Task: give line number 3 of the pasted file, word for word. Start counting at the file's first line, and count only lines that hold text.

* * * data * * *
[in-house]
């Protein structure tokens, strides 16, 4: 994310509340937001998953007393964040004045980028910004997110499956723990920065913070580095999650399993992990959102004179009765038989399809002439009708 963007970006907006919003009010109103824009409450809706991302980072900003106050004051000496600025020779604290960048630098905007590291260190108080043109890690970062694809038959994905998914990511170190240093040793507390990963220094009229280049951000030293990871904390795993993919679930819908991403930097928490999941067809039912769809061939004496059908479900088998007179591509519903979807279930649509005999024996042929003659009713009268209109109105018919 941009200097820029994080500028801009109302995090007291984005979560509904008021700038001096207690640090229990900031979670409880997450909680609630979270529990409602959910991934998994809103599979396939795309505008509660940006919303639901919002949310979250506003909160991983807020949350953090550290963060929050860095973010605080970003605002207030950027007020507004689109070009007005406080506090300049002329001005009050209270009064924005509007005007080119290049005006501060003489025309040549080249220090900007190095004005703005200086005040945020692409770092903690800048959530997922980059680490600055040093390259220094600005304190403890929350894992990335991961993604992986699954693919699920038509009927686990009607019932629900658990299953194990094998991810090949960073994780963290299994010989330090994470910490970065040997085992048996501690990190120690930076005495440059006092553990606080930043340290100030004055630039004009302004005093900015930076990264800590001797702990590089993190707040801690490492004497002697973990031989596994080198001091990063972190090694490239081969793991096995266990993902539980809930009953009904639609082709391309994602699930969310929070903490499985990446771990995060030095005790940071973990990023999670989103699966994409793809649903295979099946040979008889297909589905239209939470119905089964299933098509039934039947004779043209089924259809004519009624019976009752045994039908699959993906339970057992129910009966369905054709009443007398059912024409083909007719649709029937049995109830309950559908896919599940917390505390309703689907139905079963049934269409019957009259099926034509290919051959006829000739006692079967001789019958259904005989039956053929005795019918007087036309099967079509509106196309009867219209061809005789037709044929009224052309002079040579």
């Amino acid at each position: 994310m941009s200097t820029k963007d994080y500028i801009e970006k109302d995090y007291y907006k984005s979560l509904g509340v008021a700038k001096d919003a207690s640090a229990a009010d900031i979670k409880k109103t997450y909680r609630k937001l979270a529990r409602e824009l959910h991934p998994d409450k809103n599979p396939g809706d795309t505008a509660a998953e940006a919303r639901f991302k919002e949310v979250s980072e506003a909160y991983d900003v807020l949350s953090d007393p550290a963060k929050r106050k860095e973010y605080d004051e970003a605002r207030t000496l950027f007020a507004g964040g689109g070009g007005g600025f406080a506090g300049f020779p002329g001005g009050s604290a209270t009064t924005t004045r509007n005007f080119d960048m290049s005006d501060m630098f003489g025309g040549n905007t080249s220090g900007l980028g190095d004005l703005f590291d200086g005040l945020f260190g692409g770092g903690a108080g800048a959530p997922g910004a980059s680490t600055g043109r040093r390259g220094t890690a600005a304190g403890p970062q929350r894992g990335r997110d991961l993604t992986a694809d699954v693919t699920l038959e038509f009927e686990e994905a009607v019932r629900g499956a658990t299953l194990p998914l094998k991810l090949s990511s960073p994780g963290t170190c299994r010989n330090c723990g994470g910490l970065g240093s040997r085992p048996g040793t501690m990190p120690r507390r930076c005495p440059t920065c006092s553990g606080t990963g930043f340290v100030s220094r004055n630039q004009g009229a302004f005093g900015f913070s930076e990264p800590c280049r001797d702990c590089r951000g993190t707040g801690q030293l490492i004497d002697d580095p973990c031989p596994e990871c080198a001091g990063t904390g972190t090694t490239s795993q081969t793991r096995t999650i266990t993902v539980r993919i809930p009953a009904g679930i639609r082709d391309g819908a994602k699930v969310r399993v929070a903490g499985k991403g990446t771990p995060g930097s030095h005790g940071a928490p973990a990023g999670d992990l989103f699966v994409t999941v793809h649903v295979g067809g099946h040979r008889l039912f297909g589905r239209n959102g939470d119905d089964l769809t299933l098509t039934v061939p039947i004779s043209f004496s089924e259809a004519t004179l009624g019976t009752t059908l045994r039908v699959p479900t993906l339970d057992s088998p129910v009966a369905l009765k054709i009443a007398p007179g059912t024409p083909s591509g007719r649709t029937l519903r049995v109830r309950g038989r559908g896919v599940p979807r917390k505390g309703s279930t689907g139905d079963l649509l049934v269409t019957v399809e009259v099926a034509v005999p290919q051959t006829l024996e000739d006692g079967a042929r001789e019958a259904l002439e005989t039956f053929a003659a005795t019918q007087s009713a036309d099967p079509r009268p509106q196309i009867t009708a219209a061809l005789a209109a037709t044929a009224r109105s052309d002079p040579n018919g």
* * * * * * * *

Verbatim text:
């Amino acid at each position: 994310m941009s200097t820029k963007d994080y500028i801009e970006k109302d995090y007291y907006k984005s979560l509904g509340v008021a700038k001096d919003a207690s640090a229990a009010d900031i979670k409880k109103t997450y909680r609630k937001l979270a529990r409602e824009l959910h991934p998994d409450k809103n599979p396939g809706d795309t505008a509660a998953e940006a919303r639901f991302k919002e949310v979250s980072e506003a909160y991983d900003v807020l949350s953090d007393p550290a963060k929050r106050k860095e973010y605080d004051e970003a605002r207030t000496l950027f007020a507004g964040g689109g070009g007005g600025f406080a506090g300049f020779p002329g001005g009050s604290a209270t009064t924005t004045r509007n005007f080119d960048m290049s005006d501060m630098f003489g025309g040549n905007t080249s220090g900007l980028g190095d004005l703005f590291d200086g005040l945020f260190g692409g770092g903690a108080g800048a959530p997922g910004a980059s680490t600055g043109r040093r390259g220094t890690a600005a304190g403890p970062q929350r894992g990335r997110d991961l993604t992986a694809d699954v693919t699920l038959e038509f009927e686990e994905a009607v019932r629900g499956a658990t299953l194990p998914l094998k991810l090949s990511s960073p994780g963290t170190c299994r010989n330090c723990g994470g910490l970065g240093s040997r085992p048996g040793t501690m990190p120690r507390r930076c005495p440059t920065c006092s553990g606080t990963g930043f340290v100030s220094r004055n630039q004009g009229a302004f005093g900015f913070s930076e990264p800590c280049r001797d702990c590089r951000g993190t707040g801690q030293l490492i004497d002697d580095p973990c031989p596994e990871c080198a001091g990063t904390g972190t090694t490239s795993q081969t793991r096995t999650i266990t993902v539980r993919i809930p009953a009904g679930i639609r082709d391309g819908a994602k699930v969310r399993v929070a903490g499985k991403g990446t771990p995060g930097s030095h005790g940071a928490p973990a990023g999670d992990l989103f699966v994409t999941v793809h649903v295979g067809g099946h040979r008889l039912f297909g589905r239209n959102g939470d119905d089964l769809t299933l098509t039934v061939p039947i004779s043209f004496s089924e259809a004519t004179l009624g019976t009752t059908l045994r039908v699959p479900t993906l339970d057992s088998p129910v009966a369905l009765k054709i009443a007398p007179g059912t024409p083909s591509g007719r649709t029937l519903r049995v109830r309950g038989r559908g896919v599940p979807r917390k505390g309703s279930t689907g139905d079963l649509l049934v269409t019957v399809e009259v099926a034509v005999p290919q051959t006829l024996e000739d006692g079967a042929r001789e019958a259904l002439e005989t039956f053929a003659a005795t019918q007087s009713a036309d099967p079509r009268p509106q196309i009867t009708a219209a061809l005789a209109a037709t044929a009224r109105s052309d002079p040579n018919g």